A cartoonish lightbulb shined above your head. You shouted ‘Eureka’ and the idea for a digital product finally came to you. From that moment, you’ve been psyched to make it come true. But you can’t do it alone. You need someone to help you build that thing.
Building MVPs is tough
The startup industry matures with every year, making it easier and easier to launch an app. While that’s great news for aspiring founders, it lowers the bar for everybody — competitors included. And the markets are so saturated with growing businesses, it’s getting harder to stand out from the crowd.
Nowadays, most tech-savvy (think ‘willing to binge hours of tutorials’ tech-savvy) founders can hack together a prototype of their idea. But that’s just a fraction of the efforts you need to scale your MVP into a thriving business. To achieve your goals, you gotta assemble your team Ocean’s Eleven style.
The right team
Luckily, if you’re not robbing a casino, your options look better than Danny’s. You can put together an in-house team, hire a bunch of freelancers or team up with a digital design studio (like us!)
Each choice has its strengths. What works for you depends on your context. But if you wanna build a successful MVP, working with a digital design studio is your best shot. And here’s why.
Why a digital design studio is the right call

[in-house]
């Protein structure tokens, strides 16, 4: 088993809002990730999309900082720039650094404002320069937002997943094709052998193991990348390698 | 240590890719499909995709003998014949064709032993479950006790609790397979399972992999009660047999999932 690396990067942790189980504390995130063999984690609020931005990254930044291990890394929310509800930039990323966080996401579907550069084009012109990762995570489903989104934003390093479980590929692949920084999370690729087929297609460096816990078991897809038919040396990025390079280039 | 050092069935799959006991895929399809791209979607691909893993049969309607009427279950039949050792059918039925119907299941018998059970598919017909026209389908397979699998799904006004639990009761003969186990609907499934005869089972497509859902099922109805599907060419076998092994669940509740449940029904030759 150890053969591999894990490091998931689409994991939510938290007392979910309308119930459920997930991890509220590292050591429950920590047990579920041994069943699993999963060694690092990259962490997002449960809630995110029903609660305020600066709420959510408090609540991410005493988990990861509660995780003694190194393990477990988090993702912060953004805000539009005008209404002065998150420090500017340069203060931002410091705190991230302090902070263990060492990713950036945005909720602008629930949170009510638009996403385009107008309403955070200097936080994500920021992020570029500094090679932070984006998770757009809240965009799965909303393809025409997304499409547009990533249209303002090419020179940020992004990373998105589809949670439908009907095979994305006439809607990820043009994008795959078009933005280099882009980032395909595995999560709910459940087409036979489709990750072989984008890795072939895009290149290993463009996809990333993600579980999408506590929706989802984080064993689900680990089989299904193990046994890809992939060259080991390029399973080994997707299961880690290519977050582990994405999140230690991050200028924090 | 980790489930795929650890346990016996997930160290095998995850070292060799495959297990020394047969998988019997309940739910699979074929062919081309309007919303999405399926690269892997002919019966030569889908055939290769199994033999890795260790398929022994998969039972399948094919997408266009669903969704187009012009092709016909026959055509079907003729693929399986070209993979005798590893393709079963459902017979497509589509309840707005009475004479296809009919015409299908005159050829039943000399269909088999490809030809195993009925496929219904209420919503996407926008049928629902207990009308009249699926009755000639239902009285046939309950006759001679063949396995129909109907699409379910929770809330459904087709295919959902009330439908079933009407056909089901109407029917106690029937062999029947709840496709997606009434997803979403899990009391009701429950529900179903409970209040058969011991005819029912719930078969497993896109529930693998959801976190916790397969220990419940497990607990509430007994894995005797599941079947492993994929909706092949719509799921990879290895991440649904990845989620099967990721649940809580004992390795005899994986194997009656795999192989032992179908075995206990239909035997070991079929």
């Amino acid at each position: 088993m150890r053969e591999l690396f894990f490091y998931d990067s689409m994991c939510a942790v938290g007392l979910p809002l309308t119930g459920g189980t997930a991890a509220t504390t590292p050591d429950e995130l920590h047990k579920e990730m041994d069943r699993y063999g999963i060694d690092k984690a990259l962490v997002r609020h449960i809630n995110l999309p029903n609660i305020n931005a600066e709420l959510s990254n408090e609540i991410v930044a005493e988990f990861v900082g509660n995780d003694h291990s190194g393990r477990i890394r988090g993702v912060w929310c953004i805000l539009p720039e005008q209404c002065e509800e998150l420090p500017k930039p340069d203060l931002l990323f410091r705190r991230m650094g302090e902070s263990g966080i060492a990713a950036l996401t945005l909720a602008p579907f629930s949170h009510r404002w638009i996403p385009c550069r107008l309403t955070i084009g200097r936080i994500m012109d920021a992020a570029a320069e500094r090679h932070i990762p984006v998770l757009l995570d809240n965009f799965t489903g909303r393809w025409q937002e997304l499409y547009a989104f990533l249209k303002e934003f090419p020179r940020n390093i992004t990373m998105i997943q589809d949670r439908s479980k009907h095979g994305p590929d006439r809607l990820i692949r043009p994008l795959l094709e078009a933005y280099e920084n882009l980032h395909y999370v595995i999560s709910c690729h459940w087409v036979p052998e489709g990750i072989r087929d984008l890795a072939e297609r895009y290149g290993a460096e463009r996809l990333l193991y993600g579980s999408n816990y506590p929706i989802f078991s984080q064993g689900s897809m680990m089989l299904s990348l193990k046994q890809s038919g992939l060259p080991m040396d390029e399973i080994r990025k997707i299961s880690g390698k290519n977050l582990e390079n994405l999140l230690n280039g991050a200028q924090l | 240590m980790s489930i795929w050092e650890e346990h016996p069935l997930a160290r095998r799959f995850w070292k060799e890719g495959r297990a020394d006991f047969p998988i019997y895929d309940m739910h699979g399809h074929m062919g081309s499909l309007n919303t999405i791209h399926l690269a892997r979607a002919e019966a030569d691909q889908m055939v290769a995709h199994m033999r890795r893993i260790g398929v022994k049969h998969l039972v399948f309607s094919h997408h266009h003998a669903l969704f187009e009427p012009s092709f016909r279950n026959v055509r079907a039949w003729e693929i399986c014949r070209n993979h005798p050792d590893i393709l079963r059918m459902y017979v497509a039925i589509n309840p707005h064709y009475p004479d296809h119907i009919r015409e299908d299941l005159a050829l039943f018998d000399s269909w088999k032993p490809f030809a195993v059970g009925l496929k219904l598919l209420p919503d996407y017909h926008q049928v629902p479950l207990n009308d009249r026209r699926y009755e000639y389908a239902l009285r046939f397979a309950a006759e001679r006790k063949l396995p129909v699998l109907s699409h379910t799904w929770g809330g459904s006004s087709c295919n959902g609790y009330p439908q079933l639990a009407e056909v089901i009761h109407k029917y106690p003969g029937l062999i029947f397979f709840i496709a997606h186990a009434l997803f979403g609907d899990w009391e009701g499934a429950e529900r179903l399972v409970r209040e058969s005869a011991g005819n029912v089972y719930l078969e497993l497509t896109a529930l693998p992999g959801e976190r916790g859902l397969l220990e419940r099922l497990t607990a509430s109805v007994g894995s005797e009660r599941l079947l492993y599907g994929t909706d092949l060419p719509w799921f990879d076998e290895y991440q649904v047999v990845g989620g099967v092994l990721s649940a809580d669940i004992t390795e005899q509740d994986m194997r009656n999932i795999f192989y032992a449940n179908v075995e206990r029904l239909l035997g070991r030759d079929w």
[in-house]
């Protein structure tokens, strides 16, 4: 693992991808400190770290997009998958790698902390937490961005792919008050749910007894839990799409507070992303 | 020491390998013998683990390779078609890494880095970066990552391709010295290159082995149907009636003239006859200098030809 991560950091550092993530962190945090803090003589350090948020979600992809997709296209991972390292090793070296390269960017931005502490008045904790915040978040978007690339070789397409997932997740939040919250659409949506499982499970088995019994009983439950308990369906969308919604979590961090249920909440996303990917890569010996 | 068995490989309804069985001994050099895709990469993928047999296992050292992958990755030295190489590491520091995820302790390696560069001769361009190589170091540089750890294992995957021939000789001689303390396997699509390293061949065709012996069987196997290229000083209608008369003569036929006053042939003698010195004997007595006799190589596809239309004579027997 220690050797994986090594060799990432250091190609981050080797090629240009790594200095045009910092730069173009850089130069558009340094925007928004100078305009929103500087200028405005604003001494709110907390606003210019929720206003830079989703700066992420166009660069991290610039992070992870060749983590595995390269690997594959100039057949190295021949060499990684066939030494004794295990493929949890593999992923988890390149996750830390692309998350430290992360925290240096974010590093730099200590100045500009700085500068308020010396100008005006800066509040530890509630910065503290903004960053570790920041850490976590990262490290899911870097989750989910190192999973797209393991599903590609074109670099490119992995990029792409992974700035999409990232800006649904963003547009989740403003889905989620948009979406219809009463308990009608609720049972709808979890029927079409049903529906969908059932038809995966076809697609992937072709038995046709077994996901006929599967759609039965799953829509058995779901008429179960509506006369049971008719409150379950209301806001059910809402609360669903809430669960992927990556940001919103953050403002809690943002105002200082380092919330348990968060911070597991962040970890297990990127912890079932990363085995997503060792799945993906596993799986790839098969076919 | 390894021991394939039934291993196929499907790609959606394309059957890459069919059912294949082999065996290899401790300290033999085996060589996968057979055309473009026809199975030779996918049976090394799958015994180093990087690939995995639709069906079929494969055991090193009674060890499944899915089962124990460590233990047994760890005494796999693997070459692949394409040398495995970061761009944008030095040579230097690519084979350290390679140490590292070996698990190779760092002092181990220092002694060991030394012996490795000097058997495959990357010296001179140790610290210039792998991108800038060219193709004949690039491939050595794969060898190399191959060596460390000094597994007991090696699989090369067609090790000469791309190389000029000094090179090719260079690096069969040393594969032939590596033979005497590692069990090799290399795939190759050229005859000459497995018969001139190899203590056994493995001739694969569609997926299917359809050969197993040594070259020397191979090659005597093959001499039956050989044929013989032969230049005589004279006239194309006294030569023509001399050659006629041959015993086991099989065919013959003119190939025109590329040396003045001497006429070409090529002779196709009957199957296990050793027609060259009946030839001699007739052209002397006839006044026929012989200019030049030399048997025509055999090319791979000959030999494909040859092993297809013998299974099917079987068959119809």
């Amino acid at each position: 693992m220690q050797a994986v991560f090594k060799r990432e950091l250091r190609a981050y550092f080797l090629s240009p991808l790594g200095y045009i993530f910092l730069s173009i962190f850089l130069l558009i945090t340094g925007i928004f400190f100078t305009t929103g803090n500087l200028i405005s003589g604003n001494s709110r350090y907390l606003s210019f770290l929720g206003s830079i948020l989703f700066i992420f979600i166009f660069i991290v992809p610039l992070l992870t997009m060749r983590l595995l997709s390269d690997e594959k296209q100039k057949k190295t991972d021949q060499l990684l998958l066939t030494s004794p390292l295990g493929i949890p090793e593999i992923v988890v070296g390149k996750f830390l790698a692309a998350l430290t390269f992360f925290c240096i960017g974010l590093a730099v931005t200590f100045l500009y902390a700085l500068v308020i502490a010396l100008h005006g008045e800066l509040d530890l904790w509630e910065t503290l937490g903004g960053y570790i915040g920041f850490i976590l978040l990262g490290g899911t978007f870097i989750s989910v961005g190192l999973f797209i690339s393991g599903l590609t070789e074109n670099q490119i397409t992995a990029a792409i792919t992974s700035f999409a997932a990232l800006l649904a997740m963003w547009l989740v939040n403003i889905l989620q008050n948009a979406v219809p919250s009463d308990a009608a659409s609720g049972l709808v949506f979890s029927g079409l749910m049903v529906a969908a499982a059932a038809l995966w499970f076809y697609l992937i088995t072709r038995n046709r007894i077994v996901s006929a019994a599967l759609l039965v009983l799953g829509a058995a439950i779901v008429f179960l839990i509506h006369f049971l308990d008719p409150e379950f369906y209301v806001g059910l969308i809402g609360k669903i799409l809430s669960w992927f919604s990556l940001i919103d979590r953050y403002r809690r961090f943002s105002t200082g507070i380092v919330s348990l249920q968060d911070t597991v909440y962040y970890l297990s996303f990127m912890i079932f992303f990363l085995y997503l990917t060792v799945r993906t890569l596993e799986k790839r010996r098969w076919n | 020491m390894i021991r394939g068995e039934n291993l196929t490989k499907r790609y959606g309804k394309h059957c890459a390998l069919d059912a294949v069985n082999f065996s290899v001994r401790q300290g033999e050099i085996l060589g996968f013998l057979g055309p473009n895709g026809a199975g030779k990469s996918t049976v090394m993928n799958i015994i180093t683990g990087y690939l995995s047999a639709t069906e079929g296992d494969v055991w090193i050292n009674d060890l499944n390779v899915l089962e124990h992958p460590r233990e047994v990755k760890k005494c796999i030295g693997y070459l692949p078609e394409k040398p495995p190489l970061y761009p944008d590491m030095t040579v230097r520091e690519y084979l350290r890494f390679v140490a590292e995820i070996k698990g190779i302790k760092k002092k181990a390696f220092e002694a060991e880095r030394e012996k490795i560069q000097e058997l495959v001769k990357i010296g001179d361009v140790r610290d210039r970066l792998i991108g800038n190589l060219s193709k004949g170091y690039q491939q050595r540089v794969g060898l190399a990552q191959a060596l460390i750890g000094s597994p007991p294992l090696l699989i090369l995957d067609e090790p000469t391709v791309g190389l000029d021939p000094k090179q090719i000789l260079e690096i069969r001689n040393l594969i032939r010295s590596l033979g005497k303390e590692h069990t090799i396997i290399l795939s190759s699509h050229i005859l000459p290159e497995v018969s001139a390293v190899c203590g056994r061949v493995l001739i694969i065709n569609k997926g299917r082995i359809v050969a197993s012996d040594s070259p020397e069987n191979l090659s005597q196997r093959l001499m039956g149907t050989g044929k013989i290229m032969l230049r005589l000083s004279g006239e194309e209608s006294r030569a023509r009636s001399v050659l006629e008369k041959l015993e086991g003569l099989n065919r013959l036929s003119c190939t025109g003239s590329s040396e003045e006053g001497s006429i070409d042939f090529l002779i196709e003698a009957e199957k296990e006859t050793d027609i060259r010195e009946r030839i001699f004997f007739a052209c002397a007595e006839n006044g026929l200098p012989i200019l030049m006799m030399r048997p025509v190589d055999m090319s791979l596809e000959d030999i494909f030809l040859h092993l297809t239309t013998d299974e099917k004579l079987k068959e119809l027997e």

Compared to freelancers or an in-house team, it takes less time to kick-off the work on your MVP with a digital design studio, because it does several steps for you.
And getting straight to the point should be your default approach to business when your time to market doesn’t leave you a lot of space to slack (get it?).
To back it up, let’s see how an example kick-off process looks from different perspectives.
First, you gotta figure out what specialists you need to hire: product, user experience, user interface designers? And they don’t make your job easier when everyone introduces themselves as a Pixel-pusher or Digital Storyteller. Knowing who does what forces you to study a couple of blog posts.
Once you know what type of designers you’re looking for, you have to figure out where to find them. This sounds like a simple Google search but can get surprisingly difficult, because the most talented folks often stay away from the most popular websites where knowing how to fit into the algorithms counts more than the actual skillset.
Alternatives? Ask your friends. A chat with your peers gives you a higher chance of finding reliable people, but also take more time and hassle.